There is good evidence that Christians made it into the Far East – and were found in the Great Mongol Khan’s court (Marco Polo found them there); and there are even hints that Christians made it to Japan during the Middle Ages, although I don’t think that’s a completely settled question.  Most of the Asian Christians we know about appear to have been Arian Christians, rather than the Trinitarians that the Church in the West and the Orthodox Churches became.  Arians date back to the time of Constantine, and were branded heretics by the winners at the conferences that brought us the Nicene Creed (325 and 381) because they believed that Jesus Christ was begotten of the Father at a particular point in time – i.e., not “eternally” – and was therefore subordinate to and not co-equal with the Father.

If you’re looking for something to do in the summer months, I encourage taking a trip to a place you’ve never been before – even just a day away, if that’s what you can manage – and see what you can learn that you never knew before!

O God, who created all peoples in your image, we thank you for the wonderful diversity of races and cultures in this world. Enrich our lives by ever-widening circles of fellowship, and show us your presence in those who differ most from us, until our knowledge of your love is made perfect in our love for all your children; through Jesus Christ our Lord.  Amen.    (BCP 840)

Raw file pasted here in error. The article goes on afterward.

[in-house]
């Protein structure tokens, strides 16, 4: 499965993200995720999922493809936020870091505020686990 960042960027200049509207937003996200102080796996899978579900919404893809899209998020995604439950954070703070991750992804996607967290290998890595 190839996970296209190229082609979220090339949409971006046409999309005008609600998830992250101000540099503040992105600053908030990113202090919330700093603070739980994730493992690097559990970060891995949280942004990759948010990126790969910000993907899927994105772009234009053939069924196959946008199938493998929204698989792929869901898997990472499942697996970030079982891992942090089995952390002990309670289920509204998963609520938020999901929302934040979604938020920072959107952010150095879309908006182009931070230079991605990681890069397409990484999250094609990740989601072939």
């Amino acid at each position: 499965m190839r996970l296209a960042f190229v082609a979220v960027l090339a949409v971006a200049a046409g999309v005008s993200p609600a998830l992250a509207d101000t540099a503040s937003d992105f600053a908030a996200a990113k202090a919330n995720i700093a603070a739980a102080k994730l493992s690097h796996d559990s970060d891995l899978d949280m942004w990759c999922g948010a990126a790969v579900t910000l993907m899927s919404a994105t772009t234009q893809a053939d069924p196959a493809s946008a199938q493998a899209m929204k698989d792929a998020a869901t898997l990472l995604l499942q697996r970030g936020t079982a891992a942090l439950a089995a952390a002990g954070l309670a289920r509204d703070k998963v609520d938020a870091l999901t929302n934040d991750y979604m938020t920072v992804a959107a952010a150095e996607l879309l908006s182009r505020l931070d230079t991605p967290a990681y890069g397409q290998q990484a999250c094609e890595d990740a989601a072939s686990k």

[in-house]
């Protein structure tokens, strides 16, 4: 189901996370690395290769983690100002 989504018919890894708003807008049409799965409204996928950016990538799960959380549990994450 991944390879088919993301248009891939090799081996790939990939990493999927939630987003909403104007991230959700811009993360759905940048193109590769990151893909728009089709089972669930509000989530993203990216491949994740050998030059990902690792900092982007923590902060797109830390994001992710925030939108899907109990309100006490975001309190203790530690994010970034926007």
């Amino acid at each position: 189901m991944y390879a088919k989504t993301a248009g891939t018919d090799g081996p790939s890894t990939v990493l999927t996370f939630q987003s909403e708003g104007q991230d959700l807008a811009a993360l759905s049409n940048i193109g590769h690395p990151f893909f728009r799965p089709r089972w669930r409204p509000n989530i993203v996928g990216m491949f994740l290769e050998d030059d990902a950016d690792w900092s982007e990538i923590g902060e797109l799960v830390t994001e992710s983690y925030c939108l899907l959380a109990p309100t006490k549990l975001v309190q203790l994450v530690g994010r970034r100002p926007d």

May 18, 2017, 10:26 AM

Easter, Acts, Call

We’re winding down Easter Season; and as soon as we get past Pentecost Sunday, I will stop chanting the Eucharistic Prayer intro (the “sursum corda” or “Lift your hearts”) again.  It’s been fun! 

One of the things of which I have taken particular notice this Eastertide has been the Scriptural emphasis on death and resurrection.  I don’t remember being struck so strongly by this focus in prior years, but I am trying to look farther ahead in the lectionary readings than I usually find time to do, and I see this coming up again and again.

We only read the Book of Acts during Easter Season, on Epiphany, and on a few particular Feast Days.  This means we skip a whole lot of the book – and since this is the earliest history of the church, that’s a shame.  So… as I look ahead to actually offering Bible Study again, the next class will be on the entire Book of Acts.

I would like to offer two sessions – one would reclaim the 10:30 Monday morning timeslot we had previously (until my fall last year); the other will be held in the evenings – the choices are Tuesdays (except Vestry meetings on the 3rd Tuesday of each month), and Thursdays.  Please let me know which night works better for you!

Classes will start on Monday, June 5.

Now, I don’t have to tell you that our country is in turmoil – with accusations of illegal activity, questionable activity, cover-ups, over-looks, and leaks at the highest levels – and now a “special counsel.”  Please remember that our call is to “Love God and Love Neighbor.  We may not agree about politics, or social issues, or much of anything, but we are all ONE IN CHRIST.  No matter what.  Always and forever.  And do please pray for the Nation!  Thank you.